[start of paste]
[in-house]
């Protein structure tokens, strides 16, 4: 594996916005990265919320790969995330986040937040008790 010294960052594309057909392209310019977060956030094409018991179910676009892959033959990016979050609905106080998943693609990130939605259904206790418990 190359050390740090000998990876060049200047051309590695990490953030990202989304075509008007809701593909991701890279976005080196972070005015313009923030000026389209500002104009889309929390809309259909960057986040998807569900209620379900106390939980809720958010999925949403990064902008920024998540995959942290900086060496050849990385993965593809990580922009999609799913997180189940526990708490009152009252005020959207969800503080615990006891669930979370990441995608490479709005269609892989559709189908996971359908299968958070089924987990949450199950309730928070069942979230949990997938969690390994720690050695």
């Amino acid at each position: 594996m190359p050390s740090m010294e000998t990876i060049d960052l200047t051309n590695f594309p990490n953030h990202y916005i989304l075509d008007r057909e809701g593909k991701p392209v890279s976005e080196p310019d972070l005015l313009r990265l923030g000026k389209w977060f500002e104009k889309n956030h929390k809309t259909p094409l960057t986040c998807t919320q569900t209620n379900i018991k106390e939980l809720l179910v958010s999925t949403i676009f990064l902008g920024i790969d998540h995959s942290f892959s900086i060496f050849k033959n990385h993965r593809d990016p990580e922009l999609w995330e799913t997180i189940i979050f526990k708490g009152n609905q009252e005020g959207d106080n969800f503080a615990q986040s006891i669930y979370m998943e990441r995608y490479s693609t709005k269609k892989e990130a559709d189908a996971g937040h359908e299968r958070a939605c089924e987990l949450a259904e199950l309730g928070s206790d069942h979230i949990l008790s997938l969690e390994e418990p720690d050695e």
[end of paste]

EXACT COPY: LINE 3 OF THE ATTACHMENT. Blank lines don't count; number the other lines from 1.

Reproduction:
């Amino acid at each position: 594996m190359p050390s740090m010294e000998t990876i060049d960052l200047t051309n590695f594309p990490n953030h990202y916005i989304l075509d008007r057909e809701g593909k991701p392209v890279s976005e080196p310019d972070l005015l313009r990265l923030g000026k389209w977060f500002e104009k889309n956030h929390k809309t259909p094409l960057t986040c998807t919320q569900t209620n379900i018991k106390e939980l809720l179910v958010s999925t949403i676009f990064l902008g920024i790969d998540h995959s942290f892959s900086i060496f050849k033959n990385h993965r593809d990016p990580e922009l999609w995330e799913t997180i189940i979050f526990k708490g009152n609905q009252e005020g959207d106080n969800f503080a615990q986040s006891i669930y979370m998943e990441r995608y490479s693609t709005k269609k892989e990130a559709d189908a996971g937040h359908e299968r958070a939605c089924e987990l949450a259904e199950l309730g928070s206790d069942h979230i949990l008790s997938l969690e390994e418990p720690d050695e």